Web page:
Autocar staffers pick their top headline act from the Shanghai motor show, now that the dust has settled from Asia's biggest motoring event
21 April 2017

The biggest Asian motor show of the year – the Shanghai motor show – has produced a lot of new metal and given us a look at what cars to expect over the next few years.

Many of the cars were China-only reveals, but the European cars which made their respective debuts will be big-hitters once they hit the roads on this continent. 

Jim Holder - Mercedes-Benz A Saloon concept

When cars look this good, it's little wonder that they'll sell. And, with Mercedes-Benz enjoying a long tradition of turning concepts into near-unchanged production cars, there's little doubt the A-Class saloon will sell. Sure, this praise is delivered with the faint fear that - like many of Mercedes' small cars - it won't be dynamically on a par with its rivals, but even the cynics have to acknowledge the designers' work in making the firm's cars ultra-desirable.

Mark Tisshaw - MG E-Motion concept

There’s nothing traditional about the MG E-Motion EV, save for those classic British sports car proportions. The design details will inevitably get toned down for production, but if those proportions remain, MG will have a worthy sports car for the 21st century before you even get to the electric powertrain.

Rachel Burgess - Volkswagen ID Crozz

Volkswagen’s rapid roll-out of ID electric concepts since Paris motor show last September has been rapid. While the ID Buzz microbus concept is the most quirky of the three already seen, this SUV is my favourite so far. Its design, particularly the rear end, makes it more original than similar concepts from its VW Group siblings. Let’s just hope it’s not too dumbed down for production.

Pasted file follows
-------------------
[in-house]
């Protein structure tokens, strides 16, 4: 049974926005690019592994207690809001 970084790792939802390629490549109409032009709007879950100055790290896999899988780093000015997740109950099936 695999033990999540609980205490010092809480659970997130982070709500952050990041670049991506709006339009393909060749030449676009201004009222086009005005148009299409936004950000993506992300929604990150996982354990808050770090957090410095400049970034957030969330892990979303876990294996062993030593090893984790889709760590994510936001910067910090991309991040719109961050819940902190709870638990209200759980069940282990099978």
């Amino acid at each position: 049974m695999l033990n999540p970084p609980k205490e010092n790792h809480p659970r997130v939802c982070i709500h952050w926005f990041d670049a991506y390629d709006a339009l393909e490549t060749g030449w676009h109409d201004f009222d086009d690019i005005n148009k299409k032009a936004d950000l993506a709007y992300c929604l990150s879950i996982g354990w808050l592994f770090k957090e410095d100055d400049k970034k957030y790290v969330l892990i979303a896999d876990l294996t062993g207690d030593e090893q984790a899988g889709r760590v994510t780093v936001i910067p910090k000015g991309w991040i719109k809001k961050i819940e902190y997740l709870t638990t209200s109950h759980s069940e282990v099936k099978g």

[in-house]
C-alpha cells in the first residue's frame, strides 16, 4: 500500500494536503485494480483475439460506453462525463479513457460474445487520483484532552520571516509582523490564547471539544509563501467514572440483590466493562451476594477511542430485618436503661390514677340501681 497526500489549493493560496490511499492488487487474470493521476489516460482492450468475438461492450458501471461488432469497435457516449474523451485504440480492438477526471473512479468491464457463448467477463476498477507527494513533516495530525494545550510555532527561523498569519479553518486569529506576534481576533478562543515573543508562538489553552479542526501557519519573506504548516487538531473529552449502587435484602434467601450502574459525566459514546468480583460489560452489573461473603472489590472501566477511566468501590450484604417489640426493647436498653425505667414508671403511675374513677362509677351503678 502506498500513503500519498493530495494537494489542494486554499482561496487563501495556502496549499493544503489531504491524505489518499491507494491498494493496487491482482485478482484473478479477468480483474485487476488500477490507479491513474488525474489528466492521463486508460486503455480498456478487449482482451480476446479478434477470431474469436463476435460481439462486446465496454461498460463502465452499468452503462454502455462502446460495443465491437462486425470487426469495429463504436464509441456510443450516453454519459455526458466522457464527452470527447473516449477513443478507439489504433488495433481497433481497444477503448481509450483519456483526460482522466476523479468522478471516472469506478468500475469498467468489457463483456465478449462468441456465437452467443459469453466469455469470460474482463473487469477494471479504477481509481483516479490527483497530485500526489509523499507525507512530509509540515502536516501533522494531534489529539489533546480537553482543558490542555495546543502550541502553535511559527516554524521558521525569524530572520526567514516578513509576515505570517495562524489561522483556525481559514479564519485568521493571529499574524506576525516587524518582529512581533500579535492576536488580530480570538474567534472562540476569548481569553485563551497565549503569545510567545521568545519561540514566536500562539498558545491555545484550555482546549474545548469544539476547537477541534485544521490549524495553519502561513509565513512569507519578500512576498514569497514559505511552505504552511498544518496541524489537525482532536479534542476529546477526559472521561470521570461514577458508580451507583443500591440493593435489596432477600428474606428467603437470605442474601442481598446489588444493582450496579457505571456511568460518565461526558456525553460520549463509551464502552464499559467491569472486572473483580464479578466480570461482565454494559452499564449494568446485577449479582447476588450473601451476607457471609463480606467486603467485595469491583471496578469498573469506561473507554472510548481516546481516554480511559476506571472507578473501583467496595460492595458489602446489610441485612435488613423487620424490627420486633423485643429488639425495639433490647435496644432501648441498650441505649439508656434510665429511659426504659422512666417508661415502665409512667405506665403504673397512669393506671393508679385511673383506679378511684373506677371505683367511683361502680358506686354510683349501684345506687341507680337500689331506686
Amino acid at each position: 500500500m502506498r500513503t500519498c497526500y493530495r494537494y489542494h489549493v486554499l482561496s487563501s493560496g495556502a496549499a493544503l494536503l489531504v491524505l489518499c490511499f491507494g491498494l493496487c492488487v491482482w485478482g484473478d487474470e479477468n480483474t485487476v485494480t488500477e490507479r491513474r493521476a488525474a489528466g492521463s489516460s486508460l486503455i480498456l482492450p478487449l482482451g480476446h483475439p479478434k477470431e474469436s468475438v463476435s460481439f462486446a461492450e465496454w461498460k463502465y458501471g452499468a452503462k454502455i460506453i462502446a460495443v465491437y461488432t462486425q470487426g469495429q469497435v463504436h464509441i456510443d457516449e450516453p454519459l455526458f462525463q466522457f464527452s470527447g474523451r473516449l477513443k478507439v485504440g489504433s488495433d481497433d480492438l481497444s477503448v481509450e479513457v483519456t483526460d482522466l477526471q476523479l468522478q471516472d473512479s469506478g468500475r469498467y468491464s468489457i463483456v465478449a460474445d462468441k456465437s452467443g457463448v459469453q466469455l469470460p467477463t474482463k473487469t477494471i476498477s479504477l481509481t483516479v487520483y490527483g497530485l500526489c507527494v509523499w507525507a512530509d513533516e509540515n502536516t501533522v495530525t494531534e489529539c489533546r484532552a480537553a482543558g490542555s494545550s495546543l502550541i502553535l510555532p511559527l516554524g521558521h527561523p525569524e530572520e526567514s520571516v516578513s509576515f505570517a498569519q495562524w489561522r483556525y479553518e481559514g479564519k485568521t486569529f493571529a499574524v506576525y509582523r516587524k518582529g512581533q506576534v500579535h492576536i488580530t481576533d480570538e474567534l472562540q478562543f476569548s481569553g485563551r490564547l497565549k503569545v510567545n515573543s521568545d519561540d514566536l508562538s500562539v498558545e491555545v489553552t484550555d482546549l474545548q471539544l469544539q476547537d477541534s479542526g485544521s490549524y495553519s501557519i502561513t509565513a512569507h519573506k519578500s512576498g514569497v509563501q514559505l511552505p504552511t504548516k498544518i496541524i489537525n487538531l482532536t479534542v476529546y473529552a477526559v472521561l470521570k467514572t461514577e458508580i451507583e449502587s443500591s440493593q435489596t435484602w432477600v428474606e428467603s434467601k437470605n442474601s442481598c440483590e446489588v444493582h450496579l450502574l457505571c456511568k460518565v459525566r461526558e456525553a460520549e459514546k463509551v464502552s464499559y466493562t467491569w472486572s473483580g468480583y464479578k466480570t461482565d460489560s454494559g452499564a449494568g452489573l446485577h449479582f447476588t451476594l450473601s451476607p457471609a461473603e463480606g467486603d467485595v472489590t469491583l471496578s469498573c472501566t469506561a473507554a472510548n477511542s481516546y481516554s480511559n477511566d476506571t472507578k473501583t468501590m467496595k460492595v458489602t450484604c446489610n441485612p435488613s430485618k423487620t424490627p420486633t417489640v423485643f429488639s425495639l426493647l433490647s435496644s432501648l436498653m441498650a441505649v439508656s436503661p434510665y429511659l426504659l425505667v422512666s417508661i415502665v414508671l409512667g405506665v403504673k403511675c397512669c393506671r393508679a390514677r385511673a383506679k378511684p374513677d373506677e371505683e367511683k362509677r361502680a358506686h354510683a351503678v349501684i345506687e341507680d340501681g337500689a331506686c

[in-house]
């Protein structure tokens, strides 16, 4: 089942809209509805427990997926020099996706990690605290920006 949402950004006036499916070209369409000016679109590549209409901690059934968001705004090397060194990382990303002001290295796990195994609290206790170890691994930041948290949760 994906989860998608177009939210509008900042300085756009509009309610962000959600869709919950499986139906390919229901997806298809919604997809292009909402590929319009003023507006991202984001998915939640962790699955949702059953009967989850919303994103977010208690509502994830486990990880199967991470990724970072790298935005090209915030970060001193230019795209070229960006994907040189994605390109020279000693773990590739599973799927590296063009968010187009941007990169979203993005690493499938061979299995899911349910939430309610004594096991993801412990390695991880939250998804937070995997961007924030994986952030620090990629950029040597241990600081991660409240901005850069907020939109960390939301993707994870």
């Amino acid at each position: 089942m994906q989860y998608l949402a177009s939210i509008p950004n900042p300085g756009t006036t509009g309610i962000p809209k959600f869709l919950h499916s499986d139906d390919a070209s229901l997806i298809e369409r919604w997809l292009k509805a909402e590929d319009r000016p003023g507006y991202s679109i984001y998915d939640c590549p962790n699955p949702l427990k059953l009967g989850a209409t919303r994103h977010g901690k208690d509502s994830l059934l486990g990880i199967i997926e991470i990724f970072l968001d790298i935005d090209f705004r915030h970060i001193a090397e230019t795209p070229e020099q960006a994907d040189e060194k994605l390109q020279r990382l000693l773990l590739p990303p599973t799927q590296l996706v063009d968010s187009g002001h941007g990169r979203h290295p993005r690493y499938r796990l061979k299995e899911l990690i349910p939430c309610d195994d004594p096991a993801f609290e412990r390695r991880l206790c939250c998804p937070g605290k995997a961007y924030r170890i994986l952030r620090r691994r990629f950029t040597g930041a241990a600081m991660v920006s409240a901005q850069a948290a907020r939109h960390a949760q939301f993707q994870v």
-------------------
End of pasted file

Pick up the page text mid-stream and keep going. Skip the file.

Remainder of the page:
Julian Rendell - Lynk&Co 01

Geely’s UK-bound range of well-priced SUVs and saloons is a well-judged move to merge European design and engineering with Chinese efficient assembly. But it makes my list for being memorable as the first and most credible export effort by a Chinese car-maker. In decades to come, history may well view the 01 as one of the most significant ever.

Greg Kable - Chery Tiggo concept

The Chery Tiggo Concept car is proof just how far the Chinese have come in terms of automotive design. Once derided for their overly flamboyant styling, the latest designs out of the People’s Republic are bang up to date and a far cry from the glitzy copy cat efforts of old. The high riding Tiggo Concept stands comparison with the best crossover coupe concepts out there. Yes, it’s only a concept for now. But the Tiggo Concept proves the decision makers and designers at Chery are on the right track.   

Sam Sheehan - Audi E-tron Sportback concept

The Audi E-tron Sportback gets my vote because it points to a more interactive and safer future for electric cars. I like the car's projecting turn signals as they're genuine safety improving features, and the reactive lights are a smart way of communicating what drive mode is in use. It's capped off with the most interactive version of Audi's virtual cockpit seen yet. Oh, and it's ultra quick in a straight line. So while it might not be pretty, the Sportback at least proves the cars of tomorrow can be entertaining in their own, futuristic way.

Jimi Beckwith - Qoros K-EV concept

After previously partnering with Koenigsegg for camless engine tech, Qoros has teamed up with the brand once again to create the K-EV - a 2.7sec to 62mph, four-engined, four-door, four-seat, four-door-opening-mechanism supercar. There's a glimmer of hope yet for the so far remarkably unremarkable Chinese-Israeli manufacturer.

Our Verdict

BMW M4
The new M4 is powered by a twin-turbo 3.0-litre straight six engine that puts out 425bhp and 406lb ft

New name, new engine and two turbos, but is it still an M3 at heart?

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Comments
2

21 April 2017
The "Lynk & Co" name always makes me laugh - sounds like a firm of solicitors!

22 April 2017
You don't want your name to sound too much like another car company.

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